You still had no studio experience at that time?

No, the first time in my life that I set foot in a studio was at Mixing Lab, which is really a huge studio, a world class studio! I had never even seen a home studio before. And this session with Sly Dunbar and others was so amazing that I caught the virus, I said to myself "I will continue!”. Now I feel a real urgency, because the people I want to work with, it’s a generation that is gradually dying out. I think we have a 10-year window ahead; I have already lost several close people, with whom I worked. We are lucky to see the twilight of this generation of pioneers who are still, for a good part of them, quite ready to play, especially the musicians. So now, it’s this approach, old-school until death, and the advantage I have is to be fully independent, I do exactly what I want to do.

Boris Gardiner and Marc Ismail

How do you compose your riddims? Who composes? Do you do it alone or with others?

It's always me who composes, with my meager musical skills. I think I have a good ear, that is the starting point, howeverI cannot read a note. I learned guitar 10 years ago, which allows me, being very far from a virtuoso, to know the name of the chords and to be able to compose riddims. The advantage is that reggae-music is quite simple, at least on paper; to play it well is a different story; but it’s not complicated like progressive rock or bossa where I guess you have to go further in your knowledge of music to begin to compose. But having listened to reggae for years and read a lot about it, I am very familiar with this music and its history, so I can easily enough talk to the artists and make them understand what I want exactly. And, of course, I can’t stress this enough: I work with the Rolls-Royce of music. The people I work with, they are the best of the best, only to see them working is amazing. For example, I play some bass, I could compose a bass line... But I have Boris Gardiner in the studio, I’m not going to invent a bass line for Boris Gardiner. Whatever I do, he'll improvise something in 10 seconds which will be a thousand times better, because he's a genius! They have such a feeling, they are so good... I compose, but they have great freedom of expression.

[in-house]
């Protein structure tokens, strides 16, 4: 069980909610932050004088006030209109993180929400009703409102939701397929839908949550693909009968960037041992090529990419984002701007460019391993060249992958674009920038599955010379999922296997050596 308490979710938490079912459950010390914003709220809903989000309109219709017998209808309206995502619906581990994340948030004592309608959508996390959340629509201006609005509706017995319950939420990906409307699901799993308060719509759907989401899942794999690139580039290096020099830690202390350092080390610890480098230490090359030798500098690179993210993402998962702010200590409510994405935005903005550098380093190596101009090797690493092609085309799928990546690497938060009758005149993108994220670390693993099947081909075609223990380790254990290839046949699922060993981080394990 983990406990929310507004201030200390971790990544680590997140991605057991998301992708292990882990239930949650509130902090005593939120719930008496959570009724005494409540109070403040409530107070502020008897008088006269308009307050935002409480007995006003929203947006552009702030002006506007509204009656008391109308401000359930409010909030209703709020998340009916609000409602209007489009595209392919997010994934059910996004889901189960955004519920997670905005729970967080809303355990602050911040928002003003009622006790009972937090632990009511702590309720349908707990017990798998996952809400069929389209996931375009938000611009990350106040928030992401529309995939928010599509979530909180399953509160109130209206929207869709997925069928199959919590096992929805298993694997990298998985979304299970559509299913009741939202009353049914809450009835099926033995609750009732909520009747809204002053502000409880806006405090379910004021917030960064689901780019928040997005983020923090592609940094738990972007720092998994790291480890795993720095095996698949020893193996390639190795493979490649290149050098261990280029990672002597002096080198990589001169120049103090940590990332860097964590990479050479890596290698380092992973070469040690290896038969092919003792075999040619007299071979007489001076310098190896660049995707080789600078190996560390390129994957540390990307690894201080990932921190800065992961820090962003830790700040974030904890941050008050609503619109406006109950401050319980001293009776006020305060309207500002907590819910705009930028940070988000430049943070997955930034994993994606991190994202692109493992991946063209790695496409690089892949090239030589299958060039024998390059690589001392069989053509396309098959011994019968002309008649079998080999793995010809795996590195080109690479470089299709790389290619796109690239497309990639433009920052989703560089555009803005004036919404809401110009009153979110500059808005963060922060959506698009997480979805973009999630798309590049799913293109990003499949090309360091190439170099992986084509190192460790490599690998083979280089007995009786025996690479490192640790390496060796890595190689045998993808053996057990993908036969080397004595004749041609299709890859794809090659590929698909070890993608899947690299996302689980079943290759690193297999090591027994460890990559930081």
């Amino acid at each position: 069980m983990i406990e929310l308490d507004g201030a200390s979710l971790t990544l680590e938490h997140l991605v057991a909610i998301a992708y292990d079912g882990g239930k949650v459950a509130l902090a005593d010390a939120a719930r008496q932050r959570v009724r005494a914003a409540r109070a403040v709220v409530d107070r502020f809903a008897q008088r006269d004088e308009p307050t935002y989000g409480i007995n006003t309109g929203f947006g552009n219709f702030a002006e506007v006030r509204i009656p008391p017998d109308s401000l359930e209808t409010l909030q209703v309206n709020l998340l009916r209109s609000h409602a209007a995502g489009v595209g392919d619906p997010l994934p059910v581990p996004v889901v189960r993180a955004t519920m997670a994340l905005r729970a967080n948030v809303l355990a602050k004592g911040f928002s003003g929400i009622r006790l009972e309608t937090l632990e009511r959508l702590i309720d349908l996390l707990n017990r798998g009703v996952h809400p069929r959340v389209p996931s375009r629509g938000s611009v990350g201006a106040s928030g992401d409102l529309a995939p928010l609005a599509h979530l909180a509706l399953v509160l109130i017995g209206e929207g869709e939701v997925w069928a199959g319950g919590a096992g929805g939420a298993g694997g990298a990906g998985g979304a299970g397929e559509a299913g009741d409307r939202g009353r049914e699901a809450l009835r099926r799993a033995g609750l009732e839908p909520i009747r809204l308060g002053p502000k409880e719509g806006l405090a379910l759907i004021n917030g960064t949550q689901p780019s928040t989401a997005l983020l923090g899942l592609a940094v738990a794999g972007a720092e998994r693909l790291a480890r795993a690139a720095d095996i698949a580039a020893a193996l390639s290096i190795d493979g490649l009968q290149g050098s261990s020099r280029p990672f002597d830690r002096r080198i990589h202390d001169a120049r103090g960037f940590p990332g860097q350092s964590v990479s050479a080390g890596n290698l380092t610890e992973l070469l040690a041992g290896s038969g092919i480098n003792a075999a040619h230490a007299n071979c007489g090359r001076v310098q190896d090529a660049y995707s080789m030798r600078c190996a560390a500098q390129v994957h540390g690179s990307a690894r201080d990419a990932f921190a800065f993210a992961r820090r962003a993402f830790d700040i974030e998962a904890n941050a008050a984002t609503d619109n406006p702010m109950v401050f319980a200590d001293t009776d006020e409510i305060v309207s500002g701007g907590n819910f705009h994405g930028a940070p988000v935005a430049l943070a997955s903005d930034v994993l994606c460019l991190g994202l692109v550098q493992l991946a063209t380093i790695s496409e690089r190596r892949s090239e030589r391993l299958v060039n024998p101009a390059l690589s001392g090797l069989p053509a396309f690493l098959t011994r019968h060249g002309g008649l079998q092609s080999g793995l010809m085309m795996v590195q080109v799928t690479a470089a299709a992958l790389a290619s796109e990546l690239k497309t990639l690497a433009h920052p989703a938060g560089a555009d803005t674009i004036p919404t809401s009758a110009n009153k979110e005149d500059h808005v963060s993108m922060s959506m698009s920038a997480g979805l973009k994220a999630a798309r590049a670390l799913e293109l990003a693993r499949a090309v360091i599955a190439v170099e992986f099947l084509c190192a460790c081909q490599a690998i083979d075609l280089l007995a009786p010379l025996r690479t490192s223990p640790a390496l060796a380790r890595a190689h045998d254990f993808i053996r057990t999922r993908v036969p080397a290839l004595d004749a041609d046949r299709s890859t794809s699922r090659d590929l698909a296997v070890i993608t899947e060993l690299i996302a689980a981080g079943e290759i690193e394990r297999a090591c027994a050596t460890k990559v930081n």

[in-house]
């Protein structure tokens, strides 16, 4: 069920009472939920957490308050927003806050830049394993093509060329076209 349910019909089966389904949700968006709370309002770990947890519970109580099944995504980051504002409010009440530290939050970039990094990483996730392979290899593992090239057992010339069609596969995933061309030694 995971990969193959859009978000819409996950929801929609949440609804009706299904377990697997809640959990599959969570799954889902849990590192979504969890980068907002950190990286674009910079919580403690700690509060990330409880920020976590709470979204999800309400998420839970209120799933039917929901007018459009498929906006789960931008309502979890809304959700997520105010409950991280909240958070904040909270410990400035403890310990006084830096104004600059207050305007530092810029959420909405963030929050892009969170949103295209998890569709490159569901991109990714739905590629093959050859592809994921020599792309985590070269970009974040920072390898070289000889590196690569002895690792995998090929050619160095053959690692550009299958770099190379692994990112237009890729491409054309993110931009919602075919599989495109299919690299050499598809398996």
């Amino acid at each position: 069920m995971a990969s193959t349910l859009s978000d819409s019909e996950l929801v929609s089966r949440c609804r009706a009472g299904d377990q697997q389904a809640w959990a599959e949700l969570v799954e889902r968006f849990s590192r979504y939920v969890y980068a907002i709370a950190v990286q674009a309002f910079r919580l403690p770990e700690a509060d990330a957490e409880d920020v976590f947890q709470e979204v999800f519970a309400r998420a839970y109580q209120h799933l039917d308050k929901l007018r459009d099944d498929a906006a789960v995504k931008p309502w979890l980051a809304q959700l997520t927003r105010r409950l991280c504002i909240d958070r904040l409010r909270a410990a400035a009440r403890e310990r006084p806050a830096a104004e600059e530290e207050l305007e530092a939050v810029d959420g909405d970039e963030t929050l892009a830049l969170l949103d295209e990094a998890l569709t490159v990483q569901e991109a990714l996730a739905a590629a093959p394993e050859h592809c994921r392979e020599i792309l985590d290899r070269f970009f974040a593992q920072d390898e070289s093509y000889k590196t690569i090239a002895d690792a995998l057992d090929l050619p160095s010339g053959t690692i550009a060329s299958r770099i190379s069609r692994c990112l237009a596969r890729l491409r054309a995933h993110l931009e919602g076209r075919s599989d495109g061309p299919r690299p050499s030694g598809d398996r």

And what about the lyrics, the songwriting?

Leroy BrownFor the lyrics it depends on the artists. For example, a funny anecdote about a song whose lyrics I really like is Crime is a Business from Leroy Brown. We had a long discussion at his home, we talked about everything and nothing, including the privatization of prisons. And the next day, while we didn't talk again about all these things, we had a studio session, and he arrived with his lyrics, telling me "I thought back to what we discussed." I loved it, it's great, it flows naturally from a discussion we had the day before. It's great to live it, because there are so many songs that are born like that, in all musical genres, but particularly in the one that interests us. They have a discussion, they had an idea, saw something on the way to the studio or two days before... And for us it has become immortal classic, whereas for them it was born like that, almost spontaneously!